Former Lib Dem Health Minister Norman Lamb, long respected across all parties for his record on mental health and social care, today revealed results of an investigation he forced during his time as minister into underpayment of the minimum wage to social care workers, some of the hardest working but lowest paid care staff in the country.
The report comes at a time of crisis for social care in the UK as local government cuts take hold and worries increase about employment within the sector after Brexit, due to the large number of EU workers within the profession.
Lamb’s investigation uncovered 180 cases of underpayment of social care workers on the minimum wage, with a staggering £2.5million going unpaid, according to HM Revenue and Customs. In recent years, Lamb, along with the Liberal Democrats, has led the charge for an integrated health and social care system, calling for a cross-party approach to make it happen.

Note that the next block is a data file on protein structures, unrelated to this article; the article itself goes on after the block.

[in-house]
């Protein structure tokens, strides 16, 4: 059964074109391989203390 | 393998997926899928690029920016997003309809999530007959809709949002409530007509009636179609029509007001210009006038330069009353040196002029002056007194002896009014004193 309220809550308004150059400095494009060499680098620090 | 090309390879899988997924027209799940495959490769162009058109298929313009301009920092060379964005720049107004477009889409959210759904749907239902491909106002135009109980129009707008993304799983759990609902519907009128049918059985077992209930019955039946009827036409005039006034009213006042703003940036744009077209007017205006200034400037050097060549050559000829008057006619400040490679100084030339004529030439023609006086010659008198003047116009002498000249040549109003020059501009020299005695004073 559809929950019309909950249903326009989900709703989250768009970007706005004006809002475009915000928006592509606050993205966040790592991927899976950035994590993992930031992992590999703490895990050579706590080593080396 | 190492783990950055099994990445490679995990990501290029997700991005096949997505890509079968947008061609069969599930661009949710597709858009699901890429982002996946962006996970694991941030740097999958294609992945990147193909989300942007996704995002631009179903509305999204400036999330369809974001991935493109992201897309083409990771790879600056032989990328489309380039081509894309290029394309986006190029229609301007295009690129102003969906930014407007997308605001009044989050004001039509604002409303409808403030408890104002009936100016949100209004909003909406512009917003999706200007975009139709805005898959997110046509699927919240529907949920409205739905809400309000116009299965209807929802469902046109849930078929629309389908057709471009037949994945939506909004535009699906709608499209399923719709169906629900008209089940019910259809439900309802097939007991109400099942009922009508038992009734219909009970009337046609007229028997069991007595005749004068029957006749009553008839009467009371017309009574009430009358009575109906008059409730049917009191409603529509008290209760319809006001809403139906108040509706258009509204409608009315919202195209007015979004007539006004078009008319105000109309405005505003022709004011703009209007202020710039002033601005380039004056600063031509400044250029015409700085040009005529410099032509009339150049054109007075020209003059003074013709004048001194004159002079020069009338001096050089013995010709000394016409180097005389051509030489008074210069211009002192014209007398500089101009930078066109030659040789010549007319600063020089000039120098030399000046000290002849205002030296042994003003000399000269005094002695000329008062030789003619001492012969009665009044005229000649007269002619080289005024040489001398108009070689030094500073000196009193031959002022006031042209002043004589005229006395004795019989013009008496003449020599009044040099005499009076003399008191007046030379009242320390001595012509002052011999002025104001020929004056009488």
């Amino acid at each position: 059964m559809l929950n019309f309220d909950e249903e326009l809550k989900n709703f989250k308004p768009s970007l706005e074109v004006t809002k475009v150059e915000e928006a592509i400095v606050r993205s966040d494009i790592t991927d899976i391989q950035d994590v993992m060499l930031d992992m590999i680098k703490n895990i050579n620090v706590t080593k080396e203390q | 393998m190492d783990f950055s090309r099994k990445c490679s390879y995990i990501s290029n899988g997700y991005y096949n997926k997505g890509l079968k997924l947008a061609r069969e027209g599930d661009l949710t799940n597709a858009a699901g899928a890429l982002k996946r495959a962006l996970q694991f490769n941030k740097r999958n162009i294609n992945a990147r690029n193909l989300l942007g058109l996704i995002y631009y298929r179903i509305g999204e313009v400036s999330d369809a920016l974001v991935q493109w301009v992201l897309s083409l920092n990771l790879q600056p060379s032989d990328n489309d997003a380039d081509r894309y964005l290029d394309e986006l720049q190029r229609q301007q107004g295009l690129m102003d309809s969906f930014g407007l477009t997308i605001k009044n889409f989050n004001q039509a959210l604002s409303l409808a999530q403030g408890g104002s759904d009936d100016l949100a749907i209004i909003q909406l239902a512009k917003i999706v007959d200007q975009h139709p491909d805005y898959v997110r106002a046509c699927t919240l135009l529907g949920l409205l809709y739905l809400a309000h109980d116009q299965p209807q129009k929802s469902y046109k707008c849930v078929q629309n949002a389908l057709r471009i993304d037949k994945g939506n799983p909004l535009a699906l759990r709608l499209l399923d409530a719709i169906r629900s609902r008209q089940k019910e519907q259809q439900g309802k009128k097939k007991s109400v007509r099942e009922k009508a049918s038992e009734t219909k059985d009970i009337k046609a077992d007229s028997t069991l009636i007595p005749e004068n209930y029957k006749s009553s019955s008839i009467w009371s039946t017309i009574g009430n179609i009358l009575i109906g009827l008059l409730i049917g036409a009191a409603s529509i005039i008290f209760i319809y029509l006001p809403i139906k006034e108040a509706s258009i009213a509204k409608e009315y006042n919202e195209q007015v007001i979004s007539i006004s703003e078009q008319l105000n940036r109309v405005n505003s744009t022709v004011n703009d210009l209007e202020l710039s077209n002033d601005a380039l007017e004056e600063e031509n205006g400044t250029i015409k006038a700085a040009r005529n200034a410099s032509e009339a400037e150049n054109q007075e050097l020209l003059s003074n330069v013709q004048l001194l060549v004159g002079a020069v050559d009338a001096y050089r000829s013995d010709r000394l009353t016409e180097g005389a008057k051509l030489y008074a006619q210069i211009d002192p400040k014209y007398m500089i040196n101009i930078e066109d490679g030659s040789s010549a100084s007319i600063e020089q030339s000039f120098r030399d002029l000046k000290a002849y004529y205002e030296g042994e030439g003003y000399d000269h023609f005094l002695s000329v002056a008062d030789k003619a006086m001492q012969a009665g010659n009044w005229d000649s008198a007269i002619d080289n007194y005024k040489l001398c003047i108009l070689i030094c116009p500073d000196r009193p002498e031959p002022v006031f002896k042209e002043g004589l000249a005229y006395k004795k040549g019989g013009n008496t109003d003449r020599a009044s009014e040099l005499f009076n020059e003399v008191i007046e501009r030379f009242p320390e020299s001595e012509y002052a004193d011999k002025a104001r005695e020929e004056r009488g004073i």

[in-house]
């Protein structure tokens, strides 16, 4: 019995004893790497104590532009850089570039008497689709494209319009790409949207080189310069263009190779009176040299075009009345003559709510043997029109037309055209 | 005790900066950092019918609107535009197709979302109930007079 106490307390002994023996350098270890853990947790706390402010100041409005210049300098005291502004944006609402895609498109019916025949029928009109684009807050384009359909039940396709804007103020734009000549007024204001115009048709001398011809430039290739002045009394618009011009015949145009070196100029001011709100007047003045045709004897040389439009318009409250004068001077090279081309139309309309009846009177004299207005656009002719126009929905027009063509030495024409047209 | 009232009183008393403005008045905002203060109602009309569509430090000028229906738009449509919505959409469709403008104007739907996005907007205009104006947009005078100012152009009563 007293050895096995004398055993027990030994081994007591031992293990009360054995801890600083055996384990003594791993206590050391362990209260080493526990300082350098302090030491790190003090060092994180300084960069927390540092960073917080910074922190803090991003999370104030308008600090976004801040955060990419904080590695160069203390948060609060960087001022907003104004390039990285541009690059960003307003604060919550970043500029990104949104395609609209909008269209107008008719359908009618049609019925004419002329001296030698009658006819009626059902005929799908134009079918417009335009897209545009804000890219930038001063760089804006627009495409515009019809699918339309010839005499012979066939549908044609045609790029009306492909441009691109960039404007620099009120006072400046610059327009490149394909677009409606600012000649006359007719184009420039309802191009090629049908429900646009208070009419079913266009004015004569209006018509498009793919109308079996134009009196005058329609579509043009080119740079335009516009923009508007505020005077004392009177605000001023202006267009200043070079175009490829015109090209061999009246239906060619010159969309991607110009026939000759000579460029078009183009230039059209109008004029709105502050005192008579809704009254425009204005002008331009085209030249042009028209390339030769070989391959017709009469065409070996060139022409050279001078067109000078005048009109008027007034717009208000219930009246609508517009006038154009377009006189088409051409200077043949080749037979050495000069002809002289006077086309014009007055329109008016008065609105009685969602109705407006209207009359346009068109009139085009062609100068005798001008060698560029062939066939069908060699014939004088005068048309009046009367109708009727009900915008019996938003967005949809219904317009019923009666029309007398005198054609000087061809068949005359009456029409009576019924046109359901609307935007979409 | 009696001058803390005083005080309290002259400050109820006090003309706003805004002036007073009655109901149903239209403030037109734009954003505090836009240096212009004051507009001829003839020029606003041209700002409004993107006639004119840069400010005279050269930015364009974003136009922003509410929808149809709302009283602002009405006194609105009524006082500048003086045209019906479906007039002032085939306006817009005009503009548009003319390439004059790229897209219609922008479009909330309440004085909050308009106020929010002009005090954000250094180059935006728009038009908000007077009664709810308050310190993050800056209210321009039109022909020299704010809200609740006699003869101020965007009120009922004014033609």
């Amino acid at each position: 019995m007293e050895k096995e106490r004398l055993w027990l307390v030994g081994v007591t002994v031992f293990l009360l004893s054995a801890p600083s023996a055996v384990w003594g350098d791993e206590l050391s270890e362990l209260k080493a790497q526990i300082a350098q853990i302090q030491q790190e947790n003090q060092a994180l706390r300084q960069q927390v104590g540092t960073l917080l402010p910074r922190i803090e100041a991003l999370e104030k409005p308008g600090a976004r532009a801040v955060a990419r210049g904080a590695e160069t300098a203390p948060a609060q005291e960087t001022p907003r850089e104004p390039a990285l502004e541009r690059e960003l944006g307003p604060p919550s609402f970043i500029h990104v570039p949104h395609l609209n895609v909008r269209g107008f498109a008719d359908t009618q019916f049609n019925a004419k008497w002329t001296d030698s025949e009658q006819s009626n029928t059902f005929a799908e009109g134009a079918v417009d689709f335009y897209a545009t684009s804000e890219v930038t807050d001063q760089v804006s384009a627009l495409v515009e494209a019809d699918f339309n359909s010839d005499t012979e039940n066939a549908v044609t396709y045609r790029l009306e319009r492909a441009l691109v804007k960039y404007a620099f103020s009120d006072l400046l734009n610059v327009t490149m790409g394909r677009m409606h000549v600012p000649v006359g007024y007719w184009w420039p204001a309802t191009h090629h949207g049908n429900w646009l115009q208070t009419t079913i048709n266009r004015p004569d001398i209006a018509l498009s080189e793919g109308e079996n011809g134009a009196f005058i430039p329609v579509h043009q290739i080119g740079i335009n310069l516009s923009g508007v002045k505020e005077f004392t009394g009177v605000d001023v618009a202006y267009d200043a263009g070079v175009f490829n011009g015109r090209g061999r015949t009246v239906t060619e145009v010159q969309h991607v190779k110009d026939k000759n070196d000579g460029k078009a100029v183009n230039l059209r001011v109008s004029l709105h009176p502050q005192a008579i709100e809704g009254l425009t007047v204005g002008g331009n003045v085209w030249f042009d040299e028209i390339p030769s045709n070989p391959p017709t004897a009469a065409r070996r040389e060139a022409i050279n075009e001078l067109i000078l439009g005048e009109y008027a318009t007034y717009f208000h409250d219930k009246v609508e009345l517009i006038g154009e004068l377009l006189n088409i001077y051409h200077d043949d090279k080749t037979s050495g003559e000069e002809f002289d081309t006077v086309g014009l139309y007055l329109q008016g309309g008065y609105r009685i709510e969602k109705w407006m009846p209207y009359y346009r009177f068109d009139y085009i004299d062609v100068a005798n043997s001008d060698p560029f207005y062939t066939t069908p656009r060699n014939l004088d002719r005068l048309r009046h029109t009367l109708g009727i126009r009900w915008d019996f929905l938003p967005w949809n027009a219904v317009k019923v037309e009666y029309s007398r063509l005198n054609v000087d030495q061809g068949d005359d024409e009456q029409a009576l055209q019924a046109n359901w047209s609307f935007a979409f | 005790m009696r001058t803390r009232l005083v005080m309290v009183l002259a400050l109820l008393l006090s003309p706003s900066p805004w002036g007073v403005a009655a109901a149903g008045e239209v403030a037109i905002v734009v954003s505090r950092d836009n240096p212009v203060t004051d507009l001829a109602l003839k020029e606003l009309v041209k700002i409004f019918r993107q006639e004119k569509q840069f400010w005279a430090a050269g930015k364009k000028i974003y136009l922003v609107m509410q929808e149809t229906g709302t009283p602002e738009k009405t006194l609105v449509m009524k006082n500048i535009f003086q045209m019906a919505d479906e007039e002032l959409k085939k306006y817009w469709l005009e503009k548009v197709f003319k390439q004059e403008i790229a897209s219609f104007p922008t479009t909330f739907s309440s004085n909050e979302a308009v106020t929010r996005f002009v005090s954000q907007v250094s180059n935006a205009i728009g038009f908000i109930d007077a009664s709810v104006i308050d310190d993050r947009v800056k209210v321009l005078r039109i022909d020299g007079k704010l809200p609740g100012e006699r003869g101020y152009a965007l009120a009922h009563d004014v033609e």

In Commons y'day, I exposed shocking findings of HMRC investigation I initiated as minister – £2.5m under-payment of min wage in social care pic.twitter.com/uMlSTvSTnA
— Norman Lamb (@normanlamb) June 30, 2017
These revelations come only weeks after Theresa May was forced to make a u-turn on her unpopular ‘dementia tax’ plan to fund social care. The long term funding and structure of social care is extremely important given the UK’s ageing population, with questions about it increasingly being part of the mainstream political debate. The findings of Lamb’s investigation are likely to have significant ramifications for the future.